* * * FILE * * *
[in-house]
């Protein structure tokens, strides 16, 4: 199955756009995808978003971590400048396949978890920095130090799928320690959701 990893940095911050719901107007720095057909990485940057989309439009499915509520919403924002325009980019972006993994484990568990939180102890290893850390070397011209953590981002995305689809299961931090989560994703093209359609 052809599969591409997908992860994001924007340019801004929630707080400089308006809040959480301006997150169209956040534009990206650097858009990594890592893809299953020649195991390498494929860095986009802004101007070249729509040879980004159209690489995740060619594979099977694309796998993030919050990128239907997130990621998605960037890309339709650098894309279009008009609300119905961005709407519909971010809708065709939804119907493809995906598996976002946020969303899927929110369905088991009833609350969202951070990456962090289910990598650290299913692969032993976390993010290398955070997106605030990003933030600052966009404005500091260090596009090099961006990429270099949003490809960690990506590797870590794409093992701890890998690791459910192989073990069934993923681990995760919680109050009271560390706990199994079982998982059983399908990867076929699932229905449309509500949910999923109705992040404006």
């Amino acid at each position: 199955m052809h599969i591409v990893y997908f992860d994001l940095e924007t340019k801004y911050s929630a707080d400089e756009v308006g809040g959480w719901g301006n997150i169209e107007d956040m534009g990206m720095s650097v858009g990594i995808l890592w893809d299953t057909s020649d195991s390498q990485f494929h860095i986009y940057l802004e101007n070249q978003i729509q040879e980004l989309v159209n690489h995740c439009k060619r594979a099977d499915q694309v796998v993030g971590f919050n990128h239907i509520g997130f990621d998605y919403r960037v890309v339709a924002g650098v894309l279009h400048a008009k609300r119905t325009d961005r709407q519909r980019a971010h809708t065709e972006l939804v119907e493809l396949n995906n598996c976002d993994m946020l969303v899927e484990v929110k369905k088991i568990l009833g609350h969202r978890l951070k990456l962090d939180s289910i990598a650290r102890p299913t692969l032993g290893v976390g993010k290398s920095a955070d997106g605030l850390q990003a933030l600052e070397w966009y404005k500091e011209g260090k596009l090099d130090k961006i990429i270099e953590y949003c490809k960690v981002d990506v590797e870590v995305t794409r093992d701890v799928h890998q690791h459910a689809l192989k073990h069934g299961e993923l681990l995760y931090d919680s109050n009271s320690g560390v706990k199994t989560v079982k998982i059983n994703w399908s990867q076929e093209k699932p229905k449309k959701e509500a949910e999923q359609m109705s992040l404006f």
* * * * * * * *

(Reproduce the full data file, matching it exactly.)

[in-house]
């Protein structure tokens, strides 16, 4: 199955756009995808978003971590400048396949978890920095130090799928320690959701 990893940095911050719901107007720095057909990485940057989309439009499915509520919403924002325009980019972006993994484990568990939180102890290893850390070397011209953590981002995305689809299961931090989560994703093209359609 052809599969591409997908992860994001924007340019801004929630707080400089308006809040959480301006997150169209956040534009990206650097858009990594890592893809299953020649195991390498494929860095986009802004101007070249729509040879980004159209690489995740060619594979099977694309796998993030919050990128239907997130990621998605960037890309339709650098894309279009008009609300119905961005709407519909971010809708065709939804119907493809995906598996976002946020969303899927929110369905088991009833609350969202951070990456962090289910990598650290299913692969032993976390993010290398955070997106605030990003933030600052966009404005500091260090596009090099961006990429270099949003490809960690990506590797870590794409093992701890890998690791459910192989073990069934993923681990995760919680109050009271560390706990199994079982998982059983399908990867076929699932229905449309509500949910999923109705992040404006």
């Amino acid at each position: 199955m052809h599969i591409v990893y997908f992860d994001l940095e924007t340019k801004y911050s929630a707080d400089e756009v308006g809040g959480w719901g301006n997150i169209e107007d956040m534009g990206m720095s650097v858009g990594i995808l890592w893809d299953t057909s020649d195991s390498q990485f494929h860095i986009y940057l802004e101007n070249q978003i729509q040879e980004l989309v159209n690489h995740c439009k060619r594979a099977d499915q694309v796998v993030g971590f919050n990128h239907i509520g997130f990621d998605y919403r960037v890309v339709a924002g650098v894309l279009h400048a008009k609300r119905t325009d961005r709407q519909r980019a971010h809708t065709e972006l939804v119907e493809l396949n995906n598996c976002d993994m946020l969303v899927e484990v929110k369905k088991i568990l009833g609350h969202r978890l951070k990456l962090d939180s289910i990598a650290r102890p299913t692969l032993g290893v976390g993010k290398s920095a955070d997106g605030l850390q990003a933030l600052e070397w966009y404005k500091e011209g260090k596009l090099d130090k961006i990429i270099e953590y949003c490809k960690v981002d990506v590797e870590v995305t794409r093992d701890v799928h890998q690791h459910a689809l192989k073990h069934g299961e993923l681990l995760y931090d919680s109050n009271s320690g560390v706990k199994t989560v079982k998982i059983n994703w399908s990867q076929e093209k699932p229905k449309k959701e509500a949910e999923q359609m109705s992040l404006f």